Addendum, Errata, and Lost Recordings

That dueling guitar sound I previously mentioned, where two people play rhythm guitars in the same key, is actually called weaving, something pioneered by a number of older blues players, as well as the Rolling Stones’ Brian Jones.

» Listen to outtakes from the Rolling Stones’ Their Satanic Majesties Request at An Aquarium Drunkard

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How much Jones—who, like Brian Wilson (The Beach Boys) and Syd Barrett (Pink Floyd), was considered a drug casualty and booted from the very band he helped form—contributed to the Rolling Stones is debatable, but one of the few songs where he gets full writing credit is “Sure I Do,” which still has yet to be released. It’s one of the musical holy grails, like the Velvet Underground acetates (until recently) or anything by the Cherry Sisters. The only copy of the record sits in Bill Wyman’s Sticky Fingers restaurant. And until Bill takes that copy off the wall, we’re left with a smaller grail: Jones’s studio outtakes with Hendrix.

» Listen to the Jimi Hendrix and Brian Jones Sessions

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There are a number of other holy grails out there yet to be found or only just now being digitized—and once enough record collectors give up on their vinyl elitism and get with current technology, we’ll hit paydirt. Legend has told of a Hendrix/Miles Davis recording floating around that is condensed genius, but would cause rampant chaos and golden copulation in the streets were it ever unleashed on the general populace. The mind can only guess based on what the Hendrix/John McLaughlin tapes sound like.

» Listen to the Jimi Hendrix and John McLaughlin Sessions from the Record Plant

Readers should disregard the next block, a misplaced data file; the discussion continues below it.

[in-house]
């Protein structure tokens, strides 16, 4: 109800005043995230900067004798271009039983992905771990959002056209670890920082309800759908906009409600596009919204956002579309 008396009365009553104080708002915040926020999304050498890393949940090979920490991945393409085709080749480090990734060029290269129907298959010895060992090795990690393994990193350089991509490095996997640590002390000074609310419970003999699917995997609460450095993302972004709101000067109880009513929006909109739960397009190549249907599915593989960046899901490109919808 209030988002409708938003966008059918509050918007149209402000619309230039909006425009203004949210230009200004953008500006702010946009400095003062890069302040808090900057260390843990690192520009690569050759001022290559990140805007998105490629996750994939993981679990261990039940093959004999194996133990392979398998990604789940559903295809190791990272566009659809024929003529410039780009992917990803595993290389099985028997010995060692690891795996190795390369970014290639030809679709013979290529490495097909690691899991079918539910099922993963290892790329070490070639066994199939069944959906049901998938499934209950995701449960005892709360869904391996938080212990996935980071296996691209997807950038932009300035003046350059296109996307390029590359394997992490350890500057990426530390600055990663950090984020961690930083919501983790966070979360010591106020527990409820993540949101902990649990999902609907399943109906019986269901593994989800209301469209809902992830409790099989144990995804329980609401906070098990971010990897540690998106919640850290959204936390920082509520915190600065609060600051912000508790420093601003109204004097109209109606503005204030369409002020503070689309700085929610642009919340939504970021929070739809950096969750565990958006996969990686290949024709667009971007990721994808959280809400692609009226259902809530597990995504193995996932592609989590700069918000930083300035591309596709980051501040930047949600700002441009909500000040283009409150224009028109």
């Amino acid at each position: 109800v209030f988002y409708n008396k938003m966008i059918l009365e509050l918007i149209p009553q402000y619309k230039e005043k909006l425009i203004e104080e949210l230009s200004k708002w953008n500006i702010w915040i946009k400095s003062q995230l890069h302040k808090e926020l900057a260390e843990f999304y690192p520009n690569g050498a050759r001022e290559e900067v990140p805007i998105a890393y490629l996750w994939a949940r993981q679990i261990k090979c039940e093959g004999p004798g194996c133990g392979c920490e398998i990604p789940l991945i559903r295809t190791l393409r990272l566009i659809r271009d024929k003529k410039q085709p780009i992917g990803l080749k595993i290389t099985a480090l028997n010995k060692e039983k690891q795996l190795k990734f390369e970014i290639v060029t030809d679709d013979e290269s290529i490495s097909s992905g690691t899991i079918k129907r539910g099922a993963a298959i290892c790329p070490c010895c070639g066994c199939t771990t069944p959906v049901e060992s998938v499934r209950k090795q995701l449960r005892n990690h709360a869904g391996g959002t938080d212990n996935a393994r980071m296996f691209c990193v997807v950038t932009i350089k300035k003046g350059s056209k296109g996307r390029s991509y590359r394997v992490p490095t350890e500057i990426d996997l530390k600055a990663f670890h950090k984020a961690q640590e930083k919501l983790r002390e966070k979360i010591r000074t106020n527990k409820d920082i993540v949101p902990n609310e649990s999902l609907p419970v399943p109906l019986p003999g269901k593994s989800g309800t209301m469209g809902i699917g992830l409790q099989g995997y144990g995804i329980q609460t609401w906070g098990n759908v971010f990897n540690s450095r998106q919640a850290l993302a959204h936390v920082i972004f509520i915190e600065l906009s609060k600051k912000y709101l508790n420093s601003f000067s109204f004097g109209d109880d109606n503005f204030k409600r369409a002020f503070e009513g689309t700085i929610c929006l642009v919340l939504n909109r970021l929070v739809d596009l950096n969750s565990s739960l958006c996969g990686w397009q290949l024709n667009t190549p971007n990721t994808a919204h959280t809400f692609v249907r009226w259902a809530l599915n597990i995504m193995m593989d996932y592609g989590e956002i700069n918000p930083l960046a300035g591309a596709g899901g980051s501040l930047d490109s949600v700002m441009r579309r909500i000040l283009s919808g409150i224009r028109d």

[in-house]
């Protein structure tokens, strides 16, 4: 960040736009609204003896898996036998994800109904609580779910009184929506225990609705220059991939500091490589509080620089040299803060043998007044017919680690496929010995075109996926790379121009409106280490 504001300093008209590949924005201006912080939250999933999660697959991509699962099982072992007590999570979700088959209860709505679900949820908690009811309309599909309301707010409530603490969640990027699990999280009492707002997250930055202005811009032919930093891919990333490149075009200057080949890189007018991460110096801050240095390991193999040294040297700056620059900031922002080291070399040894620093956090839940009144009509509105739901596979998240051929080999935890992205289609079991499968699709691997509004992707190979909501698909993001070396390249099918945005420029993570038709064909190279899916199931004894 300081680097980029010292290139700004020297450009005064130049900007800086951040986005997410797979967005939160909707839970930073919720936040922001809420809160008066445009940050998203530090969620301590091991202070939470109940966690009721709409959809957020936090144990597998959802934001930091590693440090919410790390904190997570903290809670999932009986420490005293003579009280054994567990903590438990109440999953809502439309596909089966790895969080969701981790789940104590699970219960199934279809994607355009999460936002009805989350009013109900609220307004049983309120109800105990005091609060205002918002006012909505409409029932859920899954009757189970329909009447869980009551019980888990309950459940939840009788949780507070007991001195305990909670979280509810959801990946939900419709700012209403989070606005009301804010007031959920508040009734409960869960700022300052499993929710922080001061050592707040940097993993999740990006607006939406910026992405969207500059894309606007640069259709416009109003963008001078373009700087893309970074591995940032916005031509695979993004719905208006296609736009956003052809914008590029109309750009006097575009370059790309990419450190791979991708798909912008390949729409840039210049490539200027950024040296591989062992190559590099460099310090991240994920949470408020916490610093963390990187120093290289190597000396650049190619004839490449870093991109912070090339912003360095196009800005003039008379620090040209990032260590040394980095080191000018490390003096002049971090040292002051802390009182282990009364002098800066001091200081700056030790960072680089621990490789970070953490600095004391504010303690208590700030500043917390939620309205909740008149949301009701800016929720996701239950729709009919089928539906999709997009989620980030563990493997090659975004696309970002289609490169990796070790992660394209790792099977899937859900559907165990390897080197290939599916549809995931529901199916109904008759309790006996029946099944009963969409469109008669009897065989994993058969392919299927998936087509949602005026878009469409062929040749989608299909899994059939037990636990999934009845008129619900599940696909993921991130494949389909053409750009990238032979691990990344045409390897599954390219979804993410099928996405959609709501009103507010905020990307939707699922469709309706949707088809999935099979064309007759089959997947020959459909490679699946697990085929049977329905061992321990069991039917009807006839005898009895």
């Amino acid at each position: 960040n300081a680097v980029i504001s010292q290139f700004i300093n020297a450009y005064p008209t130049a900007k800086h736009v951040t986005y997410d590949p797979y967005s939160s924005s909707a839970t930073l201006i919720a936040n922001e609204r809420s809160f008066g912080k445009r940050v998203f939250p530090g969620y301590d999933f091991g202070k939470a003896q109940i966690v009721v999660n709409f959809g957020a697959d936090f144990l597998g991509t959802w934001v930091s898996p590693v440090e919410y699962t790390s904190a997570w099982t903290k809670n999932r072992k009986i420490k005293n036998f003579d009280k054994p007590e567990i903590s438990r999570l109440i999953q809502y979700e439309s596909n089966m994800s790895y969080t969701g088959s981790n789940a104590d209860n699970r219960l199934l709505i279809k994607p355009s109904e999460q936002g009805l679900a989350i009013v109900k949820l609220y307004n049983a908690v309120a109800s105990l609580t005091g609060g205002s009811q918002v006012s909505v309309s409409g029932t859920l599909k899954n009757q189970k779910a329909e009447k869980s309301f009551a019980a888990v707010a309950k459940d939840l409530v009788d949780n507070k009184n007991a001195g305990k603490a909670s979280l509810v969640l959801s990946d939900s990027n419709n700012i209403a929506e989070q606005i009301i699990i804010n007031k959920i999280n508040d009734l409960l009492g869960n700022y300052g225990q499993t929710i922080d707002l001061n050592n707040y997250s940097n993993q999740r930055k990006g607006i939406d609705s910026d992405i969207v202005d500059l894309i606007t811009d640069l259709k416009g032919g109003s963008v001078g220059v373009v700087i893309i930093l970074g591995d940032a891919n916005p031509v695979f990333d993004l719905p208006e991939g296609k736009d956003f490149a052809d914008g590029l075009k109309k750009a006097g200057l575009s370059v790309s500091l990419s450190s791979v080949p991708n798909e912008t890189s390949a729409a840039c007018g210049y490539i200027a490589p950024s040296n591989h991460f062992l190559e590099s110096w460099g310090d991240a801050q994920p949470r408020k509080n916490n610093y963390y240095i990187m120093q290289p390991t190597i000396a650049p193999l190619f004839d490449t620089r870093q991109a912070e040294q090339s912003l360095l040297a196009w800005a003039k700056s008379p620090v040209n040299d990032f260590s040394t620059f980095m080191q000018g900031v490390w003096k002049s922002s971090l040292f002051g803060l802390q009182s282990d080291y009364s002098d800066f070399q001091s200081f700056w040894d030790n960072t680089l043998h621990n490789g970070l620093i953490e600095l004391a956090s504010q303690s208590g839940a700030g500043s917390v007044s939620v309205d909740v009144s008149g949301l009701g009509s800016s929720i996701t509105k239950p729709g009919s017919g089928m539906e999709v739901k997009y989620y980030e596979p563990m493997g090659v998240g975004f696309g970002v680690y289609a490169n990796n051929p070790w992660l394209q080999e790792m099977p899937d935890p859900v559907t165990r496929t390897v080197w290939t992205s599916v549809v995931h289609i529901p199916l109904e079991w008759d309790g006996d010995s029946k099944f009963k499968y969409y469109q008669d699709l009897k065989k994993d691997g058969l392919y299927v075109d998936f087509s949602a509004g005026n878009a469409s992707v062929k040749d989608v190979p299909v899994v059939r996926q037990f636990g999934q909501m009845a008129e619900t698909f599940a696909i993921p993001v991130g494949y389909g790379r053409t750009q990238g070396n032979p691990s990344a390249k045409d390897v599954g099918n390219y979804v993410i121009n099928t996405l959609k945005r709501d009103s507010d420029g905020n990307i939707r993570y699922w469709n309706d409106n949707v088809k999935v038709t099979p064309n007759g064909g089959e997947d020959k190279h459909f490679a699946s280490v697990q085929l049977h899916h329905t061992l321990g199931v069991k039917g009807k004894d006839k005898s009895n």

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Another fateful meeting of masters that ended in lost recordings: the recently unearthed acetates of Thelonius Monk and John Coltrane live at Carnegie Hall. It’s a mellow stroll through the park sometime before both of their more avant-garde sounds. It’s still cool, though. I had hoped for free jazz bebop, but it’ll play well on an early Sunday morning.

» Listen to Thelonius Monk and John Coltrane at All Things Considered

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It’s not just jazz and acid casualties that get lost, but angular rock too. The Fugazi In on the Killtaker sessions that were recorded by Steve Albini seemed like a hidden jewel only traded amongst those in the know, but it’s just another version of the album with some differences in recording.

» Listen to the Albini sessions of In on the Killtaker at The Runout Groove

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It’s really not coincidental that most of these meetings of the masters happen to become “lost” recordings. A lot of hype gets built around cramming famous musicians in a room, Bill Laswell-style, that maybe it’s best to hide the results from view rather than be discouraged by the results. And who knows why it didn’t work? Perhaps egos clashed. Maybe you just can’t force creativity. Or maybe Miles Davis was so smacked-out that he couldn’t muster “Taps.” In the interest of historic preservation, even those recordings need to be unearthed, if for no other reason that to teach the world a lesson that cramming great musicians together doesn’t always end well.

» Listen to Brian Wilson perform “Barbara Ann”

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